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Archive for June, 2010

Just passed the one week point of my stay in Zimbabwe and everything is spectacular in my new locale and with my lady.  We’ve been super-busy exploring Harare and environs together (stunning), drinking South African wine (a mixed bag, but great to have lots to choose from), watching the World Cup (congrats to Ghana, they deserved it), and buying home furnishings (shoe rack!).

What I haven’t done is gone through all my photos from the Pamirs yet, or at least, I haven’t picked and resized the ones for the blog yet.  Bad me.

Above the town of Roshtkala in the Pamirs

But I do have lots to share of the Pamirs, photos and anecdotes especially, so it will come soon.  Fingers crossed.

And thanks to U.’s photographic prowess (and awesome camera), lots too to share of Africa.  Finger crossed for that too.

At Domboshawa National Park, just outside of Harare

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  • Шашлык [shashlik] n. grilled meat, typically served on sticks or skewers and prepared over hot coals; commonly found in the Middle East, Central Asia, and Russia.

Delicious!

To echo something I said in the last installment of Tajik Word of the Day, no trip to Tajikistan would be, could be, complete without eating шашлык.  Ground lamb шашлык, known as farsh, is being prepared in a riverside park in Khujand in the photo above.

There’s a wide variety of types of шашлык, ranging from simple chunks of meats on a skewer to more elaborate, and typically fatty, concoctions.  For example, roulet is a type of шашлык in which strips of lamb meat are rolled together with strips of lamb fat to form little swirls, which are then skewered and grilled.  Yum, lipids.  Шашлык also comes in a wide variety of different meats.  Lamb and beef are the most common here in Dushanbe, but I absolutely loved the yak шашлык I had in a re-purposed storage container in the Murghab bazaar.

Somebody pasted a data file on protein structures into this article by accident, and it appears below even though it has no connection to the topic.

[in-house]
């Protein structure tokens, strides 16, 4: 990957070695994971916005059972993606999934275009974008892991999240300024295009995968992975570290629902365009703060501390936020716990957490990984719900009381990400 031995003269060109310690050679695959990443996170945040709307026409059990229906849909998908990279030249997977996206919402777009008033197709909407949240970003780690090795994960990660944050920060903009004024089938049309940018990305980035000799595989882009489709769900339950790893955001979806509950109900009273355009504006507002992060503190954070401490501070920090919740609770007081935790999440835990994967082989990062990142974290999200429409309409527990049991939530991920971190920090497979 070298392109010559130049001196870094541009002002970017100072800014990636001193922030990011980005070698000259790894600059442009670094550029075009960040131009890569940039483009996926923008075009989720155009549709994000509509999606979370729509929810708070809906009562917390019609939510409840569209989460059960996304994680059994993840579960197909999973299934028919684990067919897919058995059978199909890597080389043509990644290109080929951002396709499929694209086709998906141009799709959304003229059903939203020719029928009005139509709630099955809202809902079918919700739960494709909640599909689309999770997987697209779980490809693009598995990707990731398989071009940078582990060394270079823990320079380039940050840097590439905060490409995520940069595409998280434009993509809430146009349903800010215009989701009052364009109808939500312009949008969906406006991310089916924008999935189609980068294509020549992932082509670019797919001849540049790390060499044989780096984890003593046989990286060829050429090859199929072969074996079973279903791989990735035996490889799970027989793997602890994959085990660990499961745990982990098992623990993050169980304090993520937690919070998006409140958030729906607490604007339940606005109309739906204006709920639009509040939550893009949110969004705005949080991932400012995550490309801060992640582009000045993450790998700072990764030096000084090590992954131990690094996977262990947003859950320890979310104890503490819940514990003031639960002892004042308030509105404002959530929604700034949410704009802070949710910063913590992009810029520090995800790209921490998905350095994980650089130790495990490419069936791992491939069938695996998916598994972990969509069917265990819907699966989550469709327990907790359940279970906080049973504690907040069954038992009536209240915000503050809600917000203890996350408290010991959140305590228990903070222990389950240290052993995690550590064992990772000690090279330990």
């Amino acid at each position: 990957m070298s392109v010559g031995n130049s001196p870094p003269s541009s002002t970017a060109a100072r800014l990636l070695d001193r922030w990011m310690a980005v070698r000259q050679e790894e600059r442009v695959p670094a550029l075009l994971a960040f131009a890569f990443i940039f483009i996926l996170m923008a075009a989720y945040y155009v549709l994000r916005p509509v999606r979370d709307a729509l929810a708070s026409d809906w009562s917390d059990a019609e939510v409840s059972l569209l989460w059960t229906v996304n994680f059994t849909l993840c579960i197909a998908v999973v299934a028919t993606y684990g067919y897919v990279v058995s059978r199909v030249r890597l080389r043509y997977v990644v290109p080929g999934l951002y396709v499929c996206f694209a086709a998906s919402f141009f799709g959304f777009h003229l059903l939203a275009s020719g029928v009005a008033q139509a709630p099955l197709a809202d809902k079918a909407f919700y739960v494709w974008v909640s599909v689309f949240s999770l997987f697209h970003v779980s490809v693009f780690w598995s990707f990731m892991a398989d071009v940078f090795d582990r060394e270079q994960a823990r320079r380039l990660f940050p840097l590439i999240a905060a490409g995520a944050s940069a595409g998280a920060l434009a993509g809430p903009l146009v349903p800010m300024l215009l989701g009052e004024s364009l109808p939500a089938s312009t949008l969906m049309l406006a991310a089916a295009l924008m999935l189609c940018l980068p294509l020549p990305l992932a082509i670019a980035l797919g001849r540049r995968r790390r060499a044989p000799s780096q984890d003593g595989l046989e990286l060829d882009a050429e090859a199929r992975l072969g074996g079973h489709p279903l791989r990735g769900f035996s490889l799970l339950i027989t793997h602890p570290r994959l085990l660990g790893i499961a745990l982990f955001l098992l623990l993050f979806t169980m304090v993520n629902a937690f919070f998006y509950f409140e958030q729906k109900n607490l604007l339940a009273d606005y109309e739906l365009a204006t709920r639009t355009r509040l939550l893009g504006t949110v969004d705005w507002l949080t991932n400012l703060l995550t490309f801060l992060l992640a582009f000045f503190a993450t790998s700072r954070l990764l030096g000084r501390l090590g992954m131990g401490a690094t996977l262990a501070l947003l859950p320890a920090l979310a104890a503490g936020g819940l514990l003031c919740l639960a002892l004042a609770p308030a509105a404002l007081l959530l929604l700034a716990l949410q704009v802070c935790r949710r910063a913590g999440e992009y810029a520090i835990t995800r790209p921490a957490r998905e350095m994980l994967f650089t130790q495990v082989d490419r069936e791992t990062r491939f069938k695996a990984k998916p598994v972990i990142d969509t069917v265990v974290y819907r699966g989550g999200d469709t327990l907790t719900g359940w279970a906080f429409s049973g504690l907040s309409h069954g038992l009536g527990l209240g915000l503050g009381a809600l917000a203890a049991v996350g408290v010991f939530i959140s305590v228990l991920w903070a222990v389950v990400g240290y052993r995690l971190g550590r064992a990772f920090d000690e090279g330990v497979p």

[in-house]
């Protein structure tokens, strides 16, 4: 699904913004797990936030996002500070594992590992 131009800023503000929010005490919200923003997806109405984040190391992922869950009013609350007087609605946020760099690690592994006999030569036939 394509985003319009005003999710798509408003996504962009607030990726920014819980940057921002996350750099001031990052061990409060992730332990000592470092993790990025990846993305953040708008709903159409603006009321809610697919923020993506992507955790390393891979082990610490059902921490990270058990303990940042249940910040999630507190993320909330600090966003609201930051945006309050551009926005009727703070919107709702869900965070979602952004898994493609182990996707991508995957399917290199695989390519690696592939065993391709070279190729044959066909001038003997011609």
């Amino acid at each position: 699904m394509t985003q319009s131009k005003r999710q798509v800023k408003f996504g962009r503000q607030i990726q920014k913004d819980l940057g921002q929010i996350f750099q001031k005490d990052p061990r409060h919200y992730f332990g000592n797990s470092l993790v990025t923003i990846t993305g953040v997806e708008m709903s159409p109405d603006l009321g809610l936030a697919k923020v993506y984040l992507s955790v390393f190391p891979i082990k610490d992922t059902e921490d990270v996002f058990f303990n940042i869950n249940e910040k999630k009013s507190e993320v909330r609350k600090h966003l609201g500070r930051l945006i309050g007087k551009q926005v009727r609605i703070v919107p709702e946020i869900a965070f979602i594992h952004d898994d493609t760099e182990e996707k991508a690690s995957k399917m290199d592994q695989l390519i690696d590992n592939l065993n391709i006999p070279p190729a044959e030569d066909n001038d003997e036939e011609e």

I need to start figuring out how to get yak meat in Harare.

Extreme zoom!

As you can see, no stick of шашлык is complete without a pile of raw onions on top.  A liberal dousing with vinegar is also a must, at least for me.

Is it wrong that one of the things I’ll miss about Tajikistan is the шашлык?

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Seen at the shrine in Langar

Ended up being 980 or so photos that I took during the Pamirs trip last week, and don’t you worry your pretty little selves, they will be shared on here.  Well, not all of them, but you’ll get the idea.  To get us in the mood, take a look at the photo to the left.  This was an inscription painted outside an Ismaili shrine outside of the village of Langar, which the last settlement on the eastern side of the Wakhan Valley in the Tajik Pamirs.  If you can’t read Farsi, here’s the English translation:

The greatest sin is fear.

I thought that was good, and it was something I kept in mind when I was hiking on inclines at altitude.

And I’ll share one other photo.  I had Asal, my traveling companion for the Pamirs trip, take lots of pictures of me in what I imagined were dashing poses.  Many weren’t.  But that doesn’t mean I can’t show one such photo here.

Notice the hipster Afghan scarf and my "tan"

Cool petroglyphs, huh?  They range in age from the Bronze Age to about last year.  More soon of the ‘glyphs and the Pamirs.